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I know some informal words for disappointing people/doing something unpleasant to them, but I want to make sure that these sentences sound natural:

"I don't believe our teacher is gonna give us an exam today! He wouldn't let us down!"

"Our teacher wouldn't give us an exam today! That'd be a bummer!"

"Did John (a friend we trusted) really do that to you? What a bummer/letdown!"

If they sound awkward, what other words could I use in these situations?

closed as primarily opinion-based by FumbleFingers, ColleenV, user6951, ʇolɐǝz ǝɥʇ qoq, user3169 Jan 29 '15 at 0:17

Many good questions generate some degree of opinion based on expert experience, but answers to this question will tend to be almost entirely based on opinions, rather than facts, references, or specific expertise. If this question can be reworded to fit the rules in the help center, please edit the question.

  • Seriously? You know how to use the (weird, imho) expression "dick move" in three different examples, but you don't recognise "bad move" as a non-profane alternative? Or maybe "stupid move" - I don't even know exactly what you want it to mean. – FumbleFingers Jan 28 '15 at 21:45
  • @FumbleFingers That's why I'm here: to learn. Thank you for your suggestions. In the last sentence, I meant that somebody made offensive cartoons of Bob. I find them stupid and think that they may hurt his feelings. – user14197 Jan 28 '15 at 21:59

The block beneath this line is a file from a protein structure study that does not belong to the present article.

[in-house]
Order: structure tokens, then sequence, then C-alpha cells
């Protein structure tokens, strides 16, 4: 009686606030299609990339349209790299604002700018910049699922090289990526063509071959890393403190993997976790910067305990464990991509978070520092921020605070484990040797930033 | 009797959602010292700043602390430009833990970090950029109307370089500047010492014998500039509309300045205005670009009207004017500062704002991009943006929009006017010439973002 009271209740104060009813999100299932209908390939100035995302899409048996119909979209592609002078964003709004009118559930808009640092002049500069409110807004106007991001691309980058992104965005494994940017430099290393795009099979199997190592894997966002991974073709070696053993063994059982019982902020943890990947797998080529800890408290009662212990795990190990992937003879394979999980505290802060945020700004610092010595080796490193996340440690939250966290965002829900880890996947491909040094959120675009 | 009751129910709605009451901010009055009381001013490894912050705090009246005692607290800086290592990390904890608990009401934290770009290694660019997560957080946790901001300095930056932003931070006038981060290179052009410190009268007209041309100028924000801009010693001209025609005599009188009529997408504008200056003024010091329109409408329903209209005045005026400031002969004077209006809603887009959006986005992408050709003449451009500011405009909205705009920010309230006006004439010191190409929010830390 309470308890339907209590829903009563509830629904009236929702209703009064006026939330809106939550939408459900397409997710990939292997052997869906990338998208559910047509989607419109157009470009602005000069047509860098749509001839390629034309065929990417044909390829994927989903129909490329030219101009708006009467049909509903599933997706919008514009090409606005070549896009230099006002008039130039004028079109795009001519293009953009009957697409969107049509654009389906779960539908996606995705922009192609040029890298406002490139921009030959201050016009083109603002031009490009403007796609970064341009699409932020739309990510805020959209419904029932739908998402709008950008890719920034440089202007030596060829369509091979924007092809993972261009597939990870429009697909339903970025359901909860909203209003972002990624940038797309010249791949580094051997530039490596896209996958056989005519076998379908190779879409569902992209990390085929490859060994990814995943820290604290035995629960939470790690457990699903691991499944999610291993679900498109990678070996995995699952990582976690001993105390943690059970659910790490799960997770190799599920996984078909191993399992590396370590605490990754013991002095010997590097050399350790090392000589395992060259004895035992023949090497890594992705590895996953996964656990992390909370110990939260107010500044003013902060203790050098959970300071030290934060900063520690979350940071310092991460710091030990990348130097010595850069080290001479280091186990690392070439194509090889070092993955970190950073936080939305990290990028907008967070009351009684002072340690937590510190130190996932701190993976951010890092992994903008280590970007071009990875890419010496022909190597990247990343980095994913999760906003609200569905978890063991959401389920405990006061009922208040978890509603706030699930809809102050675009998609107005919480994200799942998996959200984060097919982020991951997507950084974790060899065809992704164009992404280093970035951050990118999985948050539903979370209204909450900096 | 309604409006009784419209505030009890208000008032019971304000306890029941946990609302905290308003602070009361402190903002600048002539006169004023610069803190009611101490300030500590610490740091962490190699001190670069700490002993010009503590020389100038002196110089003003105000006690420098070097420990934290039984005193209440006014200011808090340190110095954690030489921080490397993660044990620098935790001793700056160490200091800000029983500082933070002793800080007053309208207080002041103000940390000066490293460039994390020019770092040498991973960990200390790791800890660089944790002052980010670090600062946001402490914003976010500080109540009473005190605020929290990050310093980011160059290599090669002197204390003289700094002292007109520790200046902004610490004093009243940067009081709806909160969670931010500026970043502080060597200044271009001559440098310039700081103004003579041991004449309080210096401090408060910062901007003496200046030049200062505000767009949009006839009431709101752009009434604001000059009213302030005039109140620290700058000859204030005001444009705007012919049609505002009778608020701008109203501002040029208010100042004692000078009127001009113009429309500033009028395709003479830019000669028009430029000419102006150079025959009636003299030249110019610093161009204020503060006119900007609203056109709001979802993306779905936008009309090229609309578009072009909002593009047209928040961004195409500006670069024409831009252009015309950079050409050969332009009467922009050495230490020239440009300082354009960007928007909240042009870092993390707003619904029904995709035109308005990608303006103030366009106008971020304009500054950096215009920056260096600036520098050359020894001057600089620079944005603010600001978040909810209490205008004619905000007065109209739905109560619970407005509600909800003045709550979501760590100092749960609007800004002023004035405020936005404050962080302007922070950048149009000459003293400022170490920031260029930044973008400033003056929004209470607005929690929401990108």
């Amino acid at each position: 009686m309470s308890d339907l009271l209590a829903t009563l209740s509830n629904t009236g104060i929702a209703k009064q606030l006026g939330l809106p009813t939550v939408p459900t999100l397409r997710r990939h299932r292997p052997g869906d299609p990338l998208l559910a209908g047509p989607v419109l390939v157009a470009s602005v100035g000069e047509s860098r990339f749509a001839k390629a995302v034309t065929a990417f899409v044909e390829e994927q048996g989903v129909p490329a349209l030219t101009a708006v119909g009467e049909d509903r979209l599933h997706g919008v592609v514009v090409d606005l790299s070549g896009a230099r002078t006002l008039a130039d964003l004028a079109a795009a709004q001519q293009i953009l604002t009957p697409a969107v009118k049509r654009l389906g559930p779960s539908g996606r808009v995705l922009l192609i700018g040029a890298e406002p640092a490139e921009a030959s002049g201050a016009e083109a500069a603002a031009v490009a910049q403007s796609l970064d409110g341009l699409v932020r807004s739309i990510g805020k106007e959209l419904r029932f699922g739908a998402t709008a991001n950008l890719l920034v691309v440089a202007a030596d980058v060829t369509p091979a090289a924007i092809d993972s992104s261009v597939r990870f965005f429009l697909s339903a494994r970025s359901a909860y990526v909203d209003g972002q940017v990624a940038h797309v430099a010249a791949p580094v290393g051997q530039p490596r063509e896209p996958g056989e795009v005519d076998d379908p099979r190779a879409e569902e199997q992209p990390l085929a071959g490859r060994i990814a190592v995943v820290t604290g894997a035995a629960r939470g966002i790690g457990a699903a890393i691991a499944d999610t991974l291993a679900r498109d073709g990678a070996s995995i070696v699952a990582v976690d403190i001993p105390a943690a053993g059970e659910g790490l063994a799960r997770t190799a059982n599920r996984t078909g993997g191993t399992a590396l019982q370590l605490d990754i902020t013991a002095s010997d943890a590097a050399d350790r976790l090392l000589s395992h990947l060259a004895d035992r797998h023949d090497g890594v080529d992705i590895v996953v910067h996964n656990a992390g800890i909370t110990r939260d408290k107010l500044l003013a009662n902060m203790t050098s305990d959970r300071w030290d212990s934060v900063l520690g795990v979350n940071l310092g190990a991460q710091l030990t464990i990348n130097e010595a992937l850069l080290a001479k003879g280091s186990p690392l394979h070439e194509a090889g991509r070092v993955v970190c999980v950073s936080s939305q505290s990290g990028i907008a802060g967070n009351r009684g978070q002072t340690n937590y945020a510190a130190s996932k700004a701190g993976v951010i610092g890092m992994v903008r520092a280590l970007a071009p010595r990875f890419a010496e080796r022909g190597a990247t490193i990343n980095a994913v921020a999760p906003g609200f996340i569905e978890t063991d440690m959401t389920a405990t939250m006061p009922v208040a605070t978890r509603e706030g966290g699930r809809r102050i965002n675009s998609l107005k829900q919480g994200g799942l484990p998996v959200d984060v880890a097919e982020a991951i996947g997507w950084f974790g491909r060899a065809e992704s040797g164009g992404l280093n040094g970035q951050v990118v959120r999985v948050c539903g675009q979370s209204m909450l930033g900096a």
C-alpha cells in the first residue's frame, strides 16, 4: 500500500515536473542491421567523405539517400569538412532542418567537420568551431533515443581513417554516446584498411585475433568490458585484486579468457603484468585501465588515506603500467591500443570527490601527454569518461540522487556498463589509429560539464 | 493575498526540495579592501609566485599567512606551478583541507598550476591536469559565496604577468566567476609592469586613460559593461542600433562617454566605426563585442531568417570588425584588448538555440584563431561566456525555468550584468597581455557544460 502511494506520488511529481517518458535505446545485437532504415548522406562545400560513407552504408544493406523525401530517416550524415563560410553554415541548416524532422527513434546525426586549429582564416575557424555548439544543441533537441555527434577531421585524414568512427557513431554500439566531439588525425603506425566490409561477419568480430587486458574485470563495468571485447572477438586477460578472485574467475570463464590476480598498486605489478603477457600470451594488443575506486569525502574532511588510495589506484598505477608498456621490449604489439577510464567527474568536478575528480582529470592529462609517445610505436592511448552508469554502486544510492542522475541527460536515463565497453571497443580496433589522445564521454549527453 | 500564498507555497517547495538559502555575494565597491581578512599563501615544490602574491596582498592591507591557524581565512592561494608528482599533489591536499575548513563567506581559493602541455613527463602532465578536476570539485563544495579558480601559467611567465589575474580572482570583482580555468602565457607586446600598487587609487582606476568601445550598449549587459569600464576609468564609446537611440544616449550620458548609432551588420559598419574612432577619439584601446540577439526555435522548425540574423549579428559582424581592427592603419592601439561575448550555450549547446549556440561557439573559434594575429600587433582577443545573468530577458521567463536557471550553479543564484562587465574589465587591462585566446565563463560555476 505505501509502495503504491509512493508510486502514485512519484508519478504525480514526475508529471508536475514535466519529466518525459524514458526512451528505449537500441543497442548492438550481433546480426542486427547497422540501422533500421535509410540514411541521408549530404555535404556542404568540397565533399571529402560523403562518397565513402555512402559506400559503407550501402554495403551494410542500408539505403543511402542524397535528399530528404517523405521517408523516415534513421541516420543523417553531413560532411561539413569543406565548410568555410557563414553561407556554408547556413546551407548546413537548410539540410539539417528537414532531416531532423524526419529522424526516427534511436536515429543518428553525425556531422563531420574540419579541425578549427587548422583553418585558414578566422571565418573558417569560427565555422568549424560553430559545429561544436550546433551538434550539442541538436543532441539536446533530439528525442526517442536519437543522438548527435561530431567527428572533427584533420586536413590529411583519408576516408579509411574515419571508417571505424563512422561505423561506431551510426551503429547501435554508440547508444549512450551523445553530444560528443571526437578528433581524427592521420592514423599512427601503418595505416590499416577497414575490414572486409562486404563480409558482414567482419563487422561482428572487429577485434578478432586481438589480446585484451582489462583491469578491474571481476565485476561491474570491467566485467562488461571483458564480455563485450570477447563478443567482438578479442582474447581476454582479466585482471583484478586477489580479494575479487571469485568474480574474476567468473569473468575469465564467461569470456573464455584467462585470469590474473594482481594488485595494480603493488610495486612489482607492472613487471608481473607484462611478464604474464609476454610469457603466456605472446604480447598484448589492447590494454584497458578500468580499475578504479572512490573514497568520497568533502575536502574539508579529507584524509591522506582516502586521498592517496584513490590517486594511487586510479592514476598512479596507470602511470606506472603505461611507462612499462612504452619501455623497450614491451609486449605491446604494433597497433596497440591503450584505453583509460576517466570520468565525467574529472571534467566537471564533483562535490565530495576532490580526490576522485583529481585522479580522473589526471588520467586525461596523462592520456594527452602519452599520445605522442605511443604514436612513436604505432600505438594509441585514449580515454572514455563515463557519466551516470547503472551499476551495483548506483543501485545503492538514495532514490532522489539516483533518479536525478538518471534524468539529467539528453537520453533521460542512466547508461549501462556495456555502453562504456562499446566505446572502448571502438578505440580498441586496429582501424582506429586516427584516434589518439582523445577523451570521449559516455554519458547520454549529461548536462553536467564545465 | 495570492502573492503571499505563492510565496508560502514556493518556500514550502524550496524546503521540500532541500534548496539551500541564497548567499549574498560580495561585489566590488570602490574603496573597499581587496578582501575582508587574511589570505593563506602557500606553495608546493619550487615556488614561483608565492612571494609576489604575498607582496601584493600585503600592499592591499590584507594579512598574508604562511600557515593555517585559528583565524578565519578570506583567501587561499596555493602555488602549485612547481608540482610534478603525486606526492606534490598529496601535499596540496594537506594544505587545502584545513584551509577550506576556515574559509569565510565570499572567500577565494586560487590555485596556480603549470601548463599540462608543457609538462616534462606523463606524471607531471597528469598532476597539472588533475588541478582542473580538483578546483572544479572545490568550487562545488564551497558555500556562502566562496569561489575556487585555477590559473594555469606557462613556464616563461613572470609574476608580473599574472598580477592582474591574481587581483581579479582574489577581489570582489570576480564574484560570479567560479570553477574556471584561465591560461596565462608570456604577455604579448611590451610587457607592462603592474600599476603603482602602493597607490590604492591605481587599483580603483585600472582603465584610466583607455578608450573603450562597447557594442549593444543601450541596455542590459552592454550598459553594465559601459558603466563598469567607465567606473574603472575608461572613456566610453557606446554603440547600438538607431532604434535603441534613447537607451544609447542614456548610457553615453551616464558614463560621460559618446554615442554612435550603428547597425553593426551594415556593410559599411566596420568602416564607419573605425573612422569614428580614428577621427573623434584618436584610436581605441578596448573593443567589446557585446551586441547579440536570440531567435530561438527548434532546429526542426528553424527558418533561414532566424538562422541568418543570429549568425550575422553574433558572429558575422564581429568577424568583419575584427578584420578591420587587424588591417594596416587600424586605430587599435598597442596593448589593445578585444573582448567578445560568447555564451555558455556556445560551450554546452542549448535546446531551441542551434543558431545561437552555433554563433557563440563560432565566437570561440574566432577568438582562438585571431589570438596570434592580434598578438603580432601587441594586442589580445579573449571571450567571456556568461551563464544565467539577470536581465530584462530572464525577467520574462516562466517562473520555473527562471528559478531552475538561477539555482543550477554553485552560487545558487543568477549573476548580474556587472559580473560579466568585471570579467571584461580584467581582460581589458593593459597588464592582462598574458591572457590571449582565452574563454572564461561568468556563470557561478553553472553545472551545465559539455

• Perhaps for that specific context an idiotic move might be better. But then again it might be even better to forget about adjectivally modifying the word "move", since it's not really relevant to the context. "That's puerile!", or "That's childish!" might have greater force, since they both rise well above the "playground swear-words" level of things like "Dick move!" – FumbleFingers Jan 28 '15 at 22:08
  • ...note that I have closevoted "Primarily Opinion-based" because you've obviously got at least two significantly different example contexts. If you want a context-specific alternative expression, you need to give us an exact context (is the "bad move" bad because it's stupid, inconsiderate, very undesirable for those affected, or what?). – FumbleFingers Jan 28 '15 at 22:12
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    @Stephen: I'm not saying you're wrong with that distinction, but I would take some convincing - especially about the idea that an attacking play in chess might be called a "dick move". I might even need convincing that people who use the term actually recognise good/bad moves in chess. – FumbleFingers Jan 28 '15 at 22:55
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You could say something like "This really sucks" or "I'm very disappointed".

  • So the verb "to disappoint" is also used colloquially? In my native language, it sounds more formal. – user14197 Jan 29 '15 at 0:06
  • Well it is slightly more formal but it would sound more normal than "he wont let us down" Does this help? – Trevor Clarke Jan 29 '15 at 0:07